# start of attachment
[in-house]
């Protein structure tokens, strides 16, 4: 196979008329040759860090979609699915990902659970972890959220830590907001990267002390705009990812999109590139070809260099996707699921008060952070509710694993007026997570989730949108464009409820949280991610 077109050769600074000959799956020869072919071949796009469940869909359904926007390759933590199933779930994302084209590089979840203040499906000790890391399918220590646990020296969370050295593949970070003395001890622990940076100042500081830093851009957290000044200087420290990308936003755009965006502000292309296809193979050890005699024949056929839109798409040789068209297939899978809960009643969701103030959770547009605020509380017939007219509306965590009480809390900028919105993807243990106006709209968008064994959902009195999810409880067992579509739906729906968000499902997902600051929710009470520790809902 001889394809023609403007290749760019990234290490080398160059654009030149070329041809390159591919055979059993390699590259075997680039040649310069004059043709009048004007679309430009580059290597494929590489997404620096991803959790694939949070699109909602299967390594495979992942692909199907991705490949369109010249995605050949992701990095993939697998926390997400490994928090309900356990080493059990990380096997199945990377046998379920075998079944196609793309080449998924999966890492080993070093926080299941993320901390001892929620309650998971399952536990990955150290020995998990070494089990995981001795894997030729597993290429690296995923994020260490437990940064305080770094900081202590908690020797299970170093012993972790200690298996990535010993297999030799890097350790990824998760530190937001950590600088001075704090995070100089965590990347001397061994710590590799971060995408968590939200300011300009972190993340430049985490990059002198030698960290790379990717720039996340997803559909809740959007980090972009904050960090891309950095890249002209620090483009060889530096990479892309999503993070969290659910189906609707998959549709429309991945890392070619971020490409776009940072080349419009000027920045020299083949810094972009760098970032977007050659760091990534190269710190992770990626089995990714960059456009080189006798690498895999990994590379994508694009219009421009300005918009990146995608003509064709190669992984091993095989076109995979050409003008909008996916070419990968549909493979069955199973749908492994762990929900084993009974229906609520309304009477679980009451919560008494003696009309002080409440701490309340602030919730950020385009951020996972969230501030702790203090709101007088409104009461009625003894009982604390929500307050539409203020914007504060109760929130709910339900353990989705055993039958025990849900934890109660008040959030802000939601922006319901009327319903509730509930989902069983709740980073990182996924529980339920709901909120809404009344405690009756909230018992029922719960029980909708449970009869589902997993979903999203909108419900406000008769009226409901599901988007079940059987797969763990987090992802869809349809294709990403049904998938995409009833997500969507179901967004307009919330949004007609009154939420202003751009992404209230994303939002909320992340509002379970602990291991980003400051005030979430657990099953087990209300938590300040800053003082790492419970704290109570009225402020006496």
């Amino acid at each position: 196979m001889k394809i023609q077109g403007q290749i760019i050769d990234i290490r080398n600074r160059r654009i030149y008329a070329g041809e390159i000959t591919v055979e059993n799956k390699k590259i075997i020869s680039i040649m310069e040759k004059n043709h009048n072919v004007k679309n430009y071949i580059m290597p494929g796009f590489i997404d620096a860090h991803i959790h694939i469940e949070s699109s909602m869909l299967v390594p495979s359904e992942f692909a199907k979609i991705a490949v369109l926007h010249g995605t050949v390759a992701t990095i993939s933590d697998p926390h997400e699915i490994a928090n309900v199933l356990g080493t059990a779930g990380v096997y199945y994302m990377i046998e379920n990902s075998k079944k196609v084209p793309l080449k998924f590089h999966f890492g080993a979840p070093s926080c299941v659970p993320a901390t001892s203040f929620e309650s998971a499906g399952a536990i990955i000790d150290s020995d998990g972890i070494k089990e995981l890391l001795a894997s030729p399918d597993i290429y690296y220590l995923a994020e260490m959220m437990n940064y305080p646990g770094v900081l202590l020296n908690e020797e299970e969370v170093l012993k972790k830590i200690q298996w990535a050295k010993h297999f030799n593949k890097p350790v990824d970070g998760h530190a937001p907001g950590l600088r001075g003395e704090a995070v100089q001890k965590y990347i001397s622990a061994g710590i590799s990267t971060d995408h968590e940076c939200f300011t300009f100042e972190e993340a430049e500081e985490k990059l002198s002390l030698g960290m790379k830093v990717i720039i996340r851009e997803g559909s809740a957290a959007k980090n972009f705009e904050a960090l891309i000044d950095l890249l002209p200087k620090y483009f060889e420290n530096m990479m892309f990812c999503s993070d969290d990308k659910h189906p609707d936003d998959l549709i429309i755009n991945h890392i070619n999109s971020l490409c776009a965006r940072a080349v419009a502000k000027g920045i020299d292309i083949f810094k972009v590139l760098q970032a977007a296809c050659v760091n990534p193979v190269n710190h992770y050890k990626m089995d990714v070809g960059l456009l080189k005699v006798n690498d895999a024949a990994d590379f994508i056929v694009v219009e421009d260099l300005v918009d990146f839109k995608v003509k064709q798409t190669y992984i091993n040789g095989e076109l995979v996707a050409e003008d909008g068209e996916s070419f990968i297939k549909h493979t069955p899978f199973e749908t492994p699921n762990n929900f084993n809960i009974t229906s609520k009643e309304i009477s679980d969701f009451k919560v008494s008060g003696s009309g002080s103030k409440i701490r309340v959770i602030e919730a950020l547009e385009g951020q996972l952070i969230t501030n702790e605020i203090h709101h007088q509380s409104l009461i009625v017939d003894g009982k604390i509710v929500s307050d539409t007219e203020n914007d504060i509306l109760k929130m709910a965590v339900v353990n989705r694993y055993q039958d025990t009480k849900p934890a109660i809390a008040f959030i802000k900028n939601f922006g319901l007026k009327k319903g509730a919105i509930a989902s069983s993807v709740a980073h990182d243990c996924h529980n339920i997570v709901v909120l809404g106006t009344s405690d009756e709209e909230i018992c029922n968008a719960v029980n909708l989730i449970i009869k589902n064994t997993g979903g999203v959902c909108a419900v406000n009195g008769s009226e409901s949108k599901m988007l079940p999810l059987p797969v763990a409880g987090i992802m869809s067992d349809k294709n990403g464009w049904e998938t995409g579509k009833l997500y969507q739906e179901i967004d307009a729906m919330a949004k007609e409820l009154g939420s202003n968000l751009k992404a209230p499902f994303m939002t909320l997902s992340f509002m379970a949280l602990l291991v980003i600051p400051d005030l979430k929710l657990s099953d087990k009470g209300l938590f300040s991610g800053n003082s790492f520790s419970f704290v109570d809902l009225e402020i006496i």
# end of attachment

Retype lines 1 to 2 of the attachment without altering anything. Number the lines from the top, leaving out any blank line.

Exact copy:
[in-house]
């Protein structure tokens, strides 16, 4: 196979008329040759860090979609699915990902659970972890959220830590907001990267002390705009990812999109590139070809260099996707699921008060952070509710694993007026997570989730949108464009409820949280991610 077109050769600074000959799956020869072919071949796009469940869909359904926007390759933590199933779930994302084209590089979840203040499906000790890391399918220590646990020296969370050295593949970070003395001890622990940076100042500081830093851009957290000044200087420290990308936003755009965006502000292309296809193979050890005699024949056929839109798409040789068209297939899978809960009643969701103030959770547009605020509380017939007219509306965590009480809390900028919105993807243990106006709209968008064994959902009195999810409880067992579509739906729906968000499902997902600051929710009470520790809902 001889394809023609403007290749760019990234290490080398160059654009030149070329041809390159591919055979059993390699590259075997680039040649310069004059043709009048004007679309430009580059290597494929590489997404620096991803959790694939949070699109909602299967390594495979992942692909199907991705490949369109010249995605050949992701990095993939697998926390997400490994928090309900356990080493059990990380096997199945990377046998379920075998079944196609793309080449998924999966890492080993070093926080299941993320901390001892929620309650998971399952536990990955150290020995998990070494089990995981001795894997030729597993290429690296995923994020260490437990940064305080770094900081202590908690020797299970170093012993972790200690298996990535010993297999030799890097350790990824998760530190937001950590600088001075704090995070100089965590990347001397061994710590590799971060995408968590939200300011300009972190993340430049985490990059002198030698960290790379990717720039996340997803559909809740959007980090972009904050960090891309950095890249002209620090483009060889530096990479892309999503993070969290659910189906609707998959549709429309991945890392070619971020490409776009940072080349419009000027920045020299083949810094972009760098970032977007050659760091990534190269710190992770990626089995990714960059456009080189006798690498895999990994590379994508694009219009421009300005918009990146995608003509064709190669992984091993095989076109995979050409003008909008996916070419990968549909493979069955199973749908492994762990929900084993009974229906609520309304009477679980009451919560008494003696009309002080409440701490309340602030919730950020385009951020996972969230501030702790203090709101007088409104009461009625003894009982604390929500307050539409203020914007504060109760929130709910339900353990989705055993039958025990849900934890109660008040959030802000939601922006319901009327319903509730509930989902069983709740980073990182996924529980339920709901909120809404009344405690009756909230018992029922719960029980909708449970009869589902997993979903999203909108419900406000008769009226409901599901988007079940059987797969763990987090992802869809349809294709990403049904998938995409009833997500969507179901967004307009919330949004007609009154939420202003751009992404209230994303939002909320992340509002379970602990291991980003400051005030979430657990099953087990209300938590300040800053003082790492419970704290109570009225402020006496």